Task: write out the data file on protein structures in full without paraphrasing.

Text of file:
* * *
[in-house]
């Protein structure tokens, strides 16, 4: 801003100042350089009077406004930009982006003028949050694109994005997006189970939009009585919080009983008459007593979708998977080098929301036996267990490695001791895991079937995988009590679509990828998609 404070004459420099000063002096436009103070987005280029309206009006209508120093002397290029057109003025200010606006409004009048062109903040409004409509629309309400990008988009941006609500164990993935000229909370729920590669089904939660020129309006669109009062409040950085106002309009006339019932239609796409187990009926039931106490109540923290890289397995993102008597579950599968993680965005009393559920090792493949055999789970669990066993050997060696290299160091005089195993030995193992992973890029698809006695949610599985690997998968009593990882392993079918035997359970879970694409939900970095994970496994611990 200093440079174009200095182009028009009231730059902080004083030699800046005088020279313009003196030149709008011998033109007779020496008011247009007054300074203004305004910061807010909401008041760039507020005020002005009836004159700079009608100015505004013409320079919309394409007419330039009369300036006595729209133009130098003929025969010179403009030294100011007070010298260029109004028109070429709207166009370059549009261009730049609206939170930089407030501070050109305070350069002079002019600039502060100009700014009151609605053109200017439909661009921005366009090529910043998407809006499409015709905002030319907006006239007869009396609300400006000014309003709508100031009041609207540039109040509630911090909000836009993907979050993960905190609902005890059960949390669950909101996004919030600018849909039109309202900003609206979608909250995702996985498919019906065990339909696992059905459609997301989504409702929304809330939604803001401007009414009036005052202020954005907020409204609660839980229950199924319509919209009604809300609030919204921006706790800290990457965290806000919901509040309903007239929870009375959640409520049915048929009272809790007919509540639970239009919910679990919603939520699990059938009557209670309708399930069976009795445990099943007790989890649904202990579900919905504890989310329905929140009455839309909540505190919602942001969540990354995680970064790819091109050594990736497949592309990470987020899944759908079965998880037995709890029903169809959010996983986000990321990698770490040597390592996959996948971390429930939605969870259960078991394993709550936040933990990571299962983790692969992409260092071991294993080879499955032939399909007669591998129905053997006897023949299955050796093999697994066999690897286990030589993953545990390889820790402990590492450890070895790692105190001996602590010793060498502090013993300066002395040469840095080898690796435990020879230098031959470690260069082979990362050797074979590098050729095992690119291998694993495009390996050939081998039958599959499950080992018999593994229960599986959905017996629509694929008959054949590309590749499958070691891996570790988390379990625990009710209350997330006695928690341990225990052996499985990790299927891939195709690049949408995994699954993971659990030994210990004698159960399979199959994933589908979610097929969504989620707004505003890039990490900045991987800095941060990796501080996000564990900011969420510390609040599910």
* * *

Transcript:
[in-house]
């Protein structure tokens, strides 16, 4: 801003100042350089009077406004930009982006003028949050694109994005997006189970939009009585919080009983008459007593979708998977080098929301036996267990490695001791895991079937995988009590679509990828998609 404070004459420099000063002096436009103070987005280029309206009006209508120093002397290029057109003025200010606006409004009048062109903040409004409509629309309400990008988009941006609500164990993935000229909370729920590669089904939660020129309006669109009062409040950085106002309009006339019932239609796409187990009926039931106490109540923290890289397995993102008597579950599968993680965005009393559920090792493949055999789970669990066993050997060696290299160091005089195993030995193992992973890029698809006695949610599985690997998968009593990882392993079918035997359970879970694409939900970095994970496994611990 200093440079174009200095182009028009009231730059902080004083030699800046005088020279313009003196030149709008011998033109007779020496008011247009007054300074203004305004910061807010909401008041760039507020005020002005009836004159700079009608100015505004013409320079919309394409007419330039009369300036006595729209133009130098003929025969010179403009030294100011007070010298260029109004028109070429709207166009370059549009261009730049609206939170930089407030501070050109305070350069002079002019600039502060100009700014009151609605053109200017439909661009921005366009090529910043998407809006499409015709905002030319907006006239007869009396609300400006000014309003709508100031009041609207540039109040509630911090909000836009993907979050993960905190609902005890059960949390669950909101996004919030600018849909039109309202900003609206979608909250995702996985498919019906065990339909696992059905459609997301989504409702929304809330939604803001401007009414009036005052202020954005907020409204609660839980229950199924319509919209009604809300609030919204921006706790800290990457965290806000919901509040309903007239929870009375959640409520049915048929009272809790007919509540639970239009919910679990919603939520699990059938009557209670309708399930069976009795445990099943007790989890649904202990579900919905504890989310329905929140009455839309909540505190919602942001969540990354995680970064790819091109050594990736497949592309990470987020899944759908079965998880037995709890029903169809959010996983986000990321990698770490040597390592996959996948971390429930939605969870259960078991394993709550936040933990990571299962983790692969992409260092071991294993080879499955032939399909007669591998129905053997006897023949299955050796093999697994066999690897286990030589993953545990390889820790402990590492450890070895790692105190001996602590010793060498502090013993300066002395040469840095080898690796435990020879230098031959470690260069082979990362050797074979590098050729095992690119291998694993495009390996050939081998039958599959499950080992018999593994229960599986959905017996629509694929008959054949590309590749499958070691891996570790988390379990625990009710209350997330006695928690341990225990052996499985990790299927891939195709690049949408995994699954993971659990030994210990004698159960399979199959994933589908979610097929969504989620707004505003890039990490900045991987800095941060990796501080996000564990900011969420510390609040599910």